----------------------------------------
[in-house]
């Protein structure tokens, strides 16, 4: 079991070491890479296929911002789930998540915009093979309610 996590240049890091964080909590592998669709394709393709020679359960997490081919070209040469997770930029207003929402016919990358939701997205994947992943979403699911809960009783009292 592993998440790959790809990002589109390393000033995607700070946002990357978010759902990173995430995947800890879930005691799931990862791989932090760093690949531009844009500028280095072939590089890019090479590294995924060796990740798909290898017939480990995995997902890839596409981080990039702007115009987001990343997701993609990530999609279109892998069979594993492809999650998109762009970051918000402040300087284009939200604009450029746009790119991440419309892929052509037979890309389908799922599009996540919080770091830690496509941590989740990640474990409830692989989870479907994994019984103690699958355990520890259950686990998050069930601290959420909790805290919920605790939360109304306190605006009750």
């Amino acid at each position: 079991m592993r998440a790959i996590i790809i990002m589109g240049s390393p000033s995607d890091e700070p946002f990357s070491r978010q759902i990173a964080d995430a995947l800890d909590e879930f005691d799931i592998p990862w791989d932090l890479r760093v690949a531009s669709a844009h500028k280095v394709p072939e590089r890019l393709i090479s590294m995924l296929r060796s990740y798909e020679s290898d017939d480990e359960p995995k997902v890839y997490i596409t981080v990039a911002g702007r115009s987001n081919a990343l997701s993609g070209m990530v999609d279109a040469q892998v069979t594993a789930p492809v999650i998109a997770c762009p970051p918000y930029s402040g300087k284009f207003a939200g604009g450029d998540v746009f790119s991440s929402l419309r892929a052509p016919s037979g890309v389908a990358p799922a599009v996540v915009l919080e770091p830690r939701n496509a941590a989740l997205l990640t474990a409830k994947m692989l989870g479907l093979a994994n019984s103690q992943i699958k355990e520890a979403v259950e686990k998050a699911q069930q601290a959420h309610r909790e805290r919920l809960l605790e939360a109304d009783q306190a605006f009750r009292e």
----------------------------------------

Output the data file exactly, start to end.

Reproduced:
[in-house]
């Protein structure tokens, strides 16, 4: 079991070491890479296929911002789930998540915009093979309610 996590240049890091964080909590592998669709394709393709020679359960997490081919070209040469997770930029207003929402016919990358939701997205994947992943979403699911809960009783009292 592993998440790959790809990002589109390393000033995607700070946002990357978010759902990173995430995947800890879930005691799931990862791989932090760093690949531009844009500028280095072939590089890019090479590294995924060796990740798909290898017939480990995995997902890839596409981080990039702007115009987001990343997701993609990530999609279109892998069979594993492809999650998109762009970051918000402040300087284009939200604009450029746009790119991440419309892929052509037979890309389908799922599009996540919080770091830690496509941590989740990640474990409830692989989870479907994994019984103690699958355990520890259950686990998050069930601290959420909790805290919920605790939360109304306190605006009750």
């Amino acid at each position: 079991m592993r998440a790959i996590i790809i990002m589109g240049s390393p000033s995607d890091e700070p946002f990357s070491r978010q759902i990173a964080d995430a995947l800890d909590e879930f005691d799931i592998p990862w791989d932090l890479r760093v690949a531009s669709a844009h500028k280095v394709p072939e590089r890019l393709i090479s590294m995924l296929r060796s990740y798909e020679s290898d017939d480990e359960p995995k997902v890839y997490i596409t981080v990039a911002g702007r115009s987001n081919a990343l997701s993609g070209m990530v999609d279109a040469q892998v069979t594993a789930p492809v999650i998109a997770c762009p970051p918000y930029s402040g300087k284009f207003a939200g604009g450029d998540v746009f790119s991440s929402l419309r892929a052509p016919s037979g890309v389908a990358p799922a599009v996540v915009l919080e770091p830690r939701n496509a941590a989740l997205l990640t474990a409830k994947m692989l989870g479907l093979a994994n019984s103690q992943i699958k355990e520890a979403v259950e686990k998050a699911q069930q601290a959420h309610r909790e805290r919920l809960l605790e939360a109304d009783q306190a605006f009750r009292e």